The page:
A new five-year strategy to support learning disabled people across Hackney and City of London is being developed by the area’s NHS clinical commissioning group (CCG).
The Integrated Commissioning Strategy for Learning Disabilities (ICSLD) is currently set out to “break down the barriers in society” encountered by learning disabled people.
It aims to do this by attempting to promote more accessible environments, tackling prejudice and discrimination, and making sure organisations have flexible policies.
The strategy, which has been co-written with learning disabled people and carers, comes at a time when the costs of providing services has substantially increased.
The area’s specialist Integrated Learning Disabilities Service (ILDS) is already in an overspend for the year of £4.2m as the costs of care packages such as supported living and daycare increase alongside demand for services.
Long-Term Conditions Programme Manager Charlotte Painter said: “The strategy is based on the social model of disability, which is based on dismantling the boundaries that are created by society, rather than looking at the impairments of the individual.
“It’s a five-year vision looking at how we can start to address some of the health inequalities in this group.
“The vision is that for learning disabled people are active and valued in a community that is accessible and enabling, with the same opportunities as everyone else in the community.”
Penny Heron, commissioning officer at London Borough of Hackney, added: “We really want to step away from the old approach of containing people, and seeing them as active citizens within the community.”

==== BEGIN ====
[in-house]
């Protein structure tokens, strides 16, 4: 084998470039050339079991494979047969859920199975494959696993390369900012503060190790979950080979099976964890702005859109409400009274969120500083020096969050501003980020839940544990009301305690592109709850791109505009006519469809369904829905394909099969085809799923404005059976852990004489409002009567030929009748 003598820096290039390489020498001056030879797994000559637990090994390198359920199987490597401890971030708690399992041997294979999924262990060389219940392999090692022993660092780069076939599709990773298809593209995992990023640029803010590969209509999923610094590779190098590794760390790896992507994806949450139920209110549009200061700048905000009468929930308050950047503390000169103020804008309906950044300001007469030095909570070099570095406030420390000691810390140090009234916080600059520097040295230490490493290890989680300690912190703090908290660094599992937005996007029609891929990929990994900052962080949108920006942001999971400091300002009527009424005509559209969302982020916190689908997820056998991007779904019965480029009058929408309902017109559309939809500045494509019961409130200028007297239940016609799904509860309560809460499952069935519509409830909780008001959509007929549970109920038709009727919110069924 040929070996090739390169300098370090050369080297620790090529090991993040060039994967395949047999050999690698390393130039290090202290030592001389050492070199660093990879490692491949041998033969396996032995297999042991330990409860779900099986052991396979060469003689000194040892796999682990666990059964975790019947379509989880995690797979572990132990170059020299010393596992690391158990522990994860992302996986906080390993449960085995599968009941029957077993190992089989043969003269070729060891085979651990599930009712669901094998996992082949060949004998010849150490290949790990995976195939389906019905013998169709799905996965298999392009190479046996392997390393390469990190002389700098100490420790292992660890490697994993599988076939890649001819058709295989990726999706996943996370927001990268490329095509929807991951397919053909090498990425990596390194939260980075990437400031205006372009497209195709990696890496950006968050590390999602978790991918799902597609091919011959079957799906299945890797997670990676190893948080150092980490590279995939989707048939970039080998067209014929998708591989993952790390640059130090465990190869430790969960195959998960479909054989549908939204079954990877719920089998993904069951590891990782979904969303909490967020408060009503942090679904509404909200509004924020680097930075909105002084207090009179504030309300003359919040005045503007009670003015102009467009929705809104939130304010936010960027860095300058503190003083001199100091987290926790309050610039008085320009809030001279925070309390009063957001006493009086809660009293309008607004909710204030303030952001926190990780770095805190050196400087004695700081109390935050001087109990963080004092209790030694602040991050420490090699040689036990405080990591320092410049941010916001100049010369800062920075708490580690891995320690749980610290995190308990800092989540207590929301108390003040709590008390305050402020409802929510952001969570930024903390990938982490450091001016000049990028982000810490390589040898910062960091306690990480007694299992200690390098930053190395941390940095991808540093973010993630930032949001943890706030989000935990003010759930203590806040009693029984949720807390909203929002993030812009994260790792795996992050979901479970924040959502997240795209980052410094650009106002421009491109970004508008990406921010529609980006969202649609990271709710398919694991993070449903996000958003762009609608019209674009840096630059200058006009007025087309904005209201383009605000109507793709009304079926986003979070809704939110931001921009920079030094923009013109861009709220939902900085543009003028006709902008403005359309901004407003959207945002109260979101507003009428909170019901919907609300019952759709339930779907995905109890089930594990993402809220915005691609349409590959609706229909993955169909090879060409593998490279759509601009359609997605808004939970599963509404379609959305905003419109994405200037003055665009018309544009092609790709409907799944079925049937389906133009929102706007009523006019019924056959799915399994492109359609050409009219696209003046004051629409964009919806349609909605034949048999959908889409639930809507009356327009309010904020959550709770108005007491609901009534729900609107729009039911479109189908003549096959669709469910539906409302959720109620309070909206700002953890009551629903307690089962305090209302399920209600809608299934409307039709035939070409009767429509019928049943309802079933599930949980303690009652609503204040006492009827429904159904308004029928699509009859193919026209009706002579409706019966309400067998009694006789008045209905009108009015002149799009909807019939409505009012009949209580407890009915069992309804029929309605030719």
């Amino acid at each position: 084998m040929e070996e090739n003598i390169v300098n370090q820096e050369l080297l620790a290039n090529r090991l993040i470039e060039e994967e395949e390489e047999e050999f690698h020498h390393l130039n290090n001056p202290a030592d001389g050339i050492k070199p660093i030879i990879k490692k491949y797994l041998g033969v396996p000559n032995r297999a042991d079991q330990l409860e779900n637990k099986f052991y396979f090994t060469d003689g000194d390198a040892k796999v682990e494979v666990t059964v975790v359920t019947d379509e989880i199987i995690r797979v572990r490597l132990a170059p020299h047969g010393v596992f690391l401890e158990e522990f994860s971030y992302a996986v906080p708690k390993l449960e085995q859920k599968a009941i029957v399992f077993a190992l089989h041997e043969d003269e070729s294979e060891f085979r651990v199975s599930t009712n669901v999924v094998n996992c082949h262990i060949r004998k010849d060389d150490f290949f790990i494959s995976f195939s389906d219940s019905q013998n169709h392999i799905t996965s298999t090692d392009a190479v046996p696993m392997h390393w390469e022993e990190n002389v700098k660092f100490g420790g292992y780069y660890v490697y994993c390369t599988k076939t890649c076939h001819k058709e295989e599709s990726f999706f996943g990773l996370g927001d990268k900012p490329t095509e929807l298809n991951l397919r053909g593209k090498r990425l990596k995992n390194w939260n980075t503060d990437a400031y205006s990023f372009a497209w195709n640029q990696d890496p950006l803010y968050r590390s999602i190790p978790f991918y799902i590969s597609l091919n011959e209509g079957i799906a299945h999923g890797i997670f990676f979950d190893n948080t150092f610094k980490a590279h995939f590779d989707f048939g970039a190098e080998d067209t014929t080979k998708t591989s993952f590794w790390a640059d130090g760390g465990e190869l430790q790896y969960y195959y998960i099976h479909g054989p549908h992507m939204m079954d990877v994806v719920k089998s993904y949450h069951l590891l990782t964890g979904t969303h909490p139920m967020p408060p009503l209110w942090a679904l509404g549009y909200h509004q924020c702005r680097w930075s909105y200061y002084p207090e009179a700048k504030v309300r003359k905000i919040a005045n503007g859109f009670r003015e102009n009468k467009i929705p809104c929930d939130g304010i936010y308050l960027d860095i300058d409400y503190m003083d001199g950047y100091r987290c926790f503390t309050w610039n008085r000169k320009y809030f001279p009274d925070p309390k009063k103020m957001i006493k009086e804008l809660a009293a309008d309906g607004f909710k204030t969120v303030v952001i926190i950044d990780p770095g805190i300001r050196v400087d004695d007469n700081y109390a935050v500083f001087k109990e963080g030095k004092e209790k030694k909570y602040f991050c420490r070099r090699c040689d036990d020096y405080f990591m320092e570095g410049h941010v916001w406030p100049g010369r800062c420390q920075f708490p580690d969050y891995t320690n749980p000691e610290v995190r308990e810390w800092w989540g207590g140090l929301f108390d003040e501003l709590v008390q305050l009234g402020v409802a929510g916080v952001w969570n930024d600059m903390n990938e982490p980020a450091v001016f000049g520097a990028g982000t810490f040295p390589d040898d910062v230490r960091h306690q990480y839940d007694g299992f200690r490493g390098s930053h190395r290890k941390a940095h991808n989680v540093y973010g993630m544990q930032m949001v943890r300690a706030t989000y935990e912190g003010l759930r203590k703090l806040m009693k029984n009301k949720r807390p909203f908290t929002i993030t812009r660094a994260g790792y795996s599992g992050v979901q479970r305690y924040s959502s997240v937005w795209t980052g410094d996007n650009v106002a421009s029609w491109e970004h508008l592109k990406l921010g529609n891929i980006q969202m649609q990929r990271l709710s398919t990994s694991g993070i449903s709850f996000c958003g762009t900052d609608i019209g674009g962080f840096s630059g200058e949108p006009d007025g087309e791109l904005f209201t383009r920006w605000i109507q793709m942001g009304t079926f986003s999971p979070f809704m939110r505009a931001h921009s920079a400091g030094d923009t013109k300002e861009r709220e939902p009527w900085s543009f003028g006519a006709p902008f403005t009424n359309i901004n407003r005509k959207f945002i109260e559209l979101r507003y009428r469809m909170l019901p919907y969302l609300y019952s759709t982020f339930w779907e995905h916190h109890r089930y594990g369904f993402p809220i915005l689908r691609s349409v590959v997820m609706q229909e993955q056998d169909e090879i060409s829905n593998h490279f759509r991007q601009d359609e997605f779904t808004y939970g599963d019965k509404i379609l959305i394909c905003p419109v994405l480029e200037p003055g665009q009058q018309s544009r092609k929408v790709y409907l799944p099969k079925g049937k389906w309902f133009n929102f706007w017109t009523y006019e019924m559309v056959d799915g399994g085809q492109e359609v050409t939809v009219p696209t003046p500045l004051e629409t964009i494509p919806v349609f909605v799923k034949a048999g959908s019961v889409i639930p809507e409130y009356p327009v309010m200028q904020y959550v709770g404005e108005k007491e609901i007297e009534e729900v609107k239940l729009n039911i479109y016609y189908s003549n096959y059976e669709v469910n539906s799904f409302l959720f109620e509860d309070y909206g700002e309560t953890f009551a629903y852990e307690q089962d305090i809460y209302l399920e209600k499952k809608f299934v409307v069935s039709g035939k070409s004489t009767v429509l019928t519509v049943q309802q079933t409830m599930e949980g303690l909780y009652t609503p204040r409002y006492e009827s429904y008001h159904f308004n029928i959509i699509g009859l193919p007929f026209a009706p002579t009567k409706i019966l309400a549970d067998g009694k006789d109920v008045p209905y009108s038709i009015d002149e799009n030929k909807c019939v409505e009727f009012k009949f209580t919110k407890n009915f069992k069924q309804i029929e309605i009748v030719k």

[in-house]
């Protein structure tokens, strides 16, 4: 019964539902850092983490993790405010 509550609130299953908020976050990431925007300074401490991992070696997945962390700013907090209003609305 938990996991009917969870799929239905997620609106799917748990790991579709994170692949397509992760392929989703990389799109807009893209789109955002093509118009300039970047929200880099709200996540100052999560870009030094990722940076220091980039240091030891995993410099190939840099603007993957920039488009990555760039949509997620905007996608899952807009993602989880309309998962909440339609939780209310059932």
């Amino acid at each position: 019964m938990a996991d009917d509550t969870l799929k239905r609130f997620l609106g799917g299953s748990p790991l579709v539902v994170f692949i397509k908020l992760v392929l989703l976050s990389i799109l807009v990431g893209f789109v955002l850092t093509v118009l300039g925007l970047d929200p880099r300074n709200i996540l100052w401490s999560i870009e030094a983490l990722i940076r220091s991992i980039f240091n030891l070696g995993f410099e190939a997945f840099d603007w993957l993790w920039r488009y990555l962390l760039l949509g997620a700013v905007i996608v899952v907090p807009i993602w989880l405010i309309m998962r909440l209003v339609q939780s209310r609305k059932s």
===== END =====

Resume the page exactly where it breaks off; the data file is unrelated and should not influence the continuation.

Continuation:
City & Hackney clinical commissioning group (CCG) lay member Honor Rhodes called for more attention to be paid in the strategy to honouring learning disabled people’s ambitions to love and work by including intimate relationships in the plans.
Plans for the ICSLD, which will focus on the four areas of Independence, Where I Live, My Community, and My Health, have been sent for further work after concerns were raised by Ian Williams, Hackney’s group director of finance and corporate resources, over how it would be costed.
Williams said: “One thing I’m not entirely clear upon is that it is great to have this strategy, but I’m not seeing clearly enough how this is affordable and resourced.
“What’s set out here is very ambitious, but there’s no financial context here from what I can see, unless I’ve missed it.
“There’s a danger you can agree a degree of ambition and expectation that ultimately, given the pressures on local finances, needs some reflection.”
Sunil Thakker, executive director of finance for NHS City & Hackney clinical commissioning group (CCG) added: “I recognise Ian’s concerns, and am mindful that, as a system, we only have a limited amount of money.
“But if you don’t aim and aspire to move to a different place, being in an as-is situation will be far worse, so I’m mindful that we should invest time and effort in this, look at our finances and see what’s doable.”
It is understood the strategy is to be brought back to the integrated commissioning board in four months’ time.
Approximately 2.4 per cent of adults in the City and Hackney population have a learning disability, adding up to 4,937 people in Hackney and 177 people in the City in 2015.
This is expected to rise to 5627 in Hackney by 2035, and 346 in the City.
Cllr Chris Kennedy (Lab, Hackney Wick), cabinet member for families, early years and play, said: “I welcome this, and think it’s absolutely in the right area. If you look at our papers, special educational needs and disabilities (SEND) is on our risk register as a resource pressure.
“When we’re looking at some of the financial outturns of the Integrated Learning Disabilities Service and Planned Care results, they are a cause for concern.
“It’s absolutely right that we have to look at this in the context of how this can be resourced.”